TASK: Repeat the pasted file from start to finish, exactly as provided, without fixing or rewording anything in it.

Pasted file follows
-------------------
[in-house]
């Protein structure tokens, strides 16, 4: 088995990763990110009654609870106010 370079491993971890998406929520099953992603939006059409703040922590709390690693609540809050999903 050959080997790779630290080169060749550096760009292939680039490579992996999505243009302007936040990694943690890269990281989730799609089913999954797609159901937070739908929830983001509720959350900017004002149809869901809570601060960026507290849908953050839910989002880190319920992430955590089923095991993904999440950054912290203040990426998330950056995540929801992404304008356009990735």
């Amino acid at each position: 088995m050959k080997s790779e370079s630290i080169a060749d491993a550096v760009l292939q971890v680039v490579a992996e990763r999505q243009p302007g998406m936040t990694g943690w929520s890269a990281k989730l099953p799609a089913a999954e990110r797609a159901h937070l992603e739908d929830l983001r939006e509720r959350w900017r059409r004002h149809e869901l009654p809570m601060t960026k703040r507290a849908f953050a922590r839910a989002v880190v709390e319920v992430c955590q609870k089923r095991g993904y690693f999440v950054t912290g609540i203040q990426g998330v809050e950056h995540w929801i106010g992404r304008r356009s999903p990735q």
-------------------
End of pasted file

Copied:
[in-house]
């Protein structure tokens, strides 16, 4: 088995990763990110009654609870106010 370079491993971890998406929520099953992603939006059409703040922590709390690693609540809050999903 050959080997790779630290080169060749550096760009292939680039490579992996999505243009302007936040990694943690890269990281989730799609089913999954797609159901937070739908929830983001509720959350900017004002149809869901809570601060960026507290849908953050839910989002880190319920992430955590089923095991993904999440950054912290203040990426998330950056995540929801992404304008356009990735």
């Amino acid at each position: 088995m050959k080997s790779e370079s630290i080169a060749d491993a550096v760009l292939q971890v680039v490579a992996e990763r999505q243009p302007g998406m936040t990694g943690w929520s890269a990281k989730l099953p799609a089913a999954e990110r797609a159901h937070l992603e739908d929830l983001r939006e509720r959350w900017r059409r004002h149809e869901l009654p809570m601060t960026k703040r507290a849908f953050a922590r839910a989002v880190v709390e319920v992430c955590q609870k089923r095991g993904y690693f999440v950054t912290g609540i203040q990426g998330v809050e950056h995540w929801i106010g992404r304008r356009s999903p990735q």